A Continuing Legacy in Kake

“For any disaster that happens in our community, The Salvation Army is always there providing food, clothing, whatever is needed.” by Lieutenant Arlene Dooley

Most have probably never heard of Kake, AK, but I’ve been wanting to visit this small native village since 1980. My parents, Majors Barry and Arlene Dooley, were stationed at Divisional Headquarters in Anchorage, AK, in 1979. The next year, the annual Southeast Alaska Congress was in Kake, a remote village on the shore of Kupreanof Island. My parents came home with tales of arriving by float plane, staying with Tommy and Mona Jackson, and the crowded, lively Congress meetings. After the official meetings were done for the day, the prayer meeting started at Tommy and Mona’s. People packed into the house, singing and praying until the wee hours of the morning, helping themselves to Mona’s clam chowder when they were hungry. Their stories ignited my imagination, but I never expected to see it for myself.

Thirty-seven years later, as a second-year cadet in The Salvation Army’s College for Officer’s Training, I was sent to Sitka, AK, for a Christmas Assignment. As it happened, Majors Joe and Flo Murray were the corps officers for both Sitka and Kake that year. Major Flo and I climbed aboard a small plane for the short flight to Kake for the weekend of the Home League Bazaar. At last, I was in the village I had heard so much about. But God had more in store for me as six months later my first appointment out of training was as corps officer of the Kake Corps. 

Since my parents’ first visit to Kake, this southeast Alaskan village has expanded in infrastructure but contracted in population, from close to 1,500 residents to less than 600. Most businesses have shut down, leaving no restaurants, little industry and a lot of empty buildings. Food and staples are available at one general store and the fuel station mini mart. Unemployment is high, but the people of Kake are resourceful and resilient. One source of income for many is food sales, sold by individual households. We all watch Facebook and the local bulletin board at the post office for notices of who is selling what food and when, and then start texting in our orders. 

The Salvation Army has a rich history in Kake, going back to the late 1800s when a Salvation Army missionary came through. The early 19th Century Kake Corps Band was exceptional and so well known, it was requested to play for President Warren Harding on his visit to Alaska. The bandmembers were dedicated to such a degree that when two of them were lost at sea, their instruments were left near a marker on White Island, where they remain today, slowly sinking into the ground.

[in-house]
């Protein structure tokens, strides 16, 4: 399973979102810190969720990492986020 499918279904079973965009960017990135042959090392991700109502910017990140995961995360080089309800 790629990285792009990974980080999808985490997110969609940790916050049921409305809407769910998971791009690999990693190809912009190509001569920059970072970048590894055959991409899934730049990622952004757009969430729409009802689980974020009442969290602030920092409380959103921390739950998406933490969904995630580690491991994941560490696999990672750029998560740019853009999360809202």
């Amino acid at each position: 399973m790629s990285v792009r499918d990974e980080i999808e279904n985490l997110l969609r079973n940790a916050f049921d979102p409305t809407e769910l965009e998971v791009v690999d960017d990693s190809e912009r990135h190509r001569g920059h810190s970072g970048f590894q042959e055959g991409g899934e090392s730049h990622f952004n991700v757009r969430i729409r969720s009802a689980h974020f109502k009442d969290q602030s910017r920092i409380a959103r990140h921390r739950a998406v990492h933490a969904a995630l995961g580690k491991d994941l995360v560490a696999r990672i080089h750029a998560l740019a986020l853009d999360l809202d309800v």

Kake boasts an inordinate number of achievements for a corps its size. Charles Newton, the first corps officer in Kake, was awarded the Order of the Founder in 1945, Corps Sergeant Major (CSM) Tommy Jackson received the Western Territory’s Soldier of the Year award in 1987, and the first Commissioner Sunbeam in Alaska was Edna Davis of Kake.

Today, people still talk about Kake’s band and songsters, timbral brigades, troops and corps cadets. The Salvation Army Kake Corps is kept going by a handful of faithful soldiers. There are still a few working instruments in the closet, but no one knows how to play them. Built in 1962 by soldiers and community members, the small corps building has seen better days. Situated a block from the beach in two directions, the outside of the building is extremely weather beaten while one side is slowly sinking into the waterlogged land underneath it, causing a noticeable slope in the floor inside.

Despite it all, The Salvation Army remains active in the community. Before COVID-19, the youth program was growing again, with the local school bus dropping kids off at the Corps on troop nights. The Family Thrift Store is the closest thing to a mall that the village has, and there are some Saturdays when it seems just as busy. The Salvation Army Kake Advisory Board has been resurrected and the local Home League is small but fearsome. 

The largest ministry of the Kake Corps is simply helping families and individuals in the community with whatever is needed, whenever possible. The Army’s small food bank serves 25-50 households each month with commodities from the USDA. In addition, this summer, we were blessed by the USDA’s Farmers to Families program. For eight weeks, our volunteers set up in the airport parking lot to distribute dairy and produce to 100 families as it arrived by small plane from Sitka. Grants for utilities are especially invaluable here as electricity is expensive, and many homes need diesel or propane as well for heat and hot water.

Even in a normal year, Christmas is a little different here than most Salvation Army locations. There is just one kettle at the general store, and nowhere to put an Angel Tree, so the local Christmas toy distribution is usually dependent on leftovers from other corps. Although the Kake Corps has never been left in need during Christmas, two years ago, the Corps was excited to receive a handful of gifts from Walmart’s Registry for Good. Last year, the corps was blessed by a much greater response to the Registry in addition to the digital Angel Tree. Eighty-six local Angels, children and elders signed up to receive gifts. Even in Kake, Christmas and The Salvation Army go hand in hand.

For a small village, Kake has seen a lot of tragedy in the last few years. Joel Jackson, president of the Organized Village of Kake, noted, “For any disaster that happens in our community, The Salvation Army is always there providing food, clothing, whatever is needed.” God willing, we will continue to be here for a long time to come.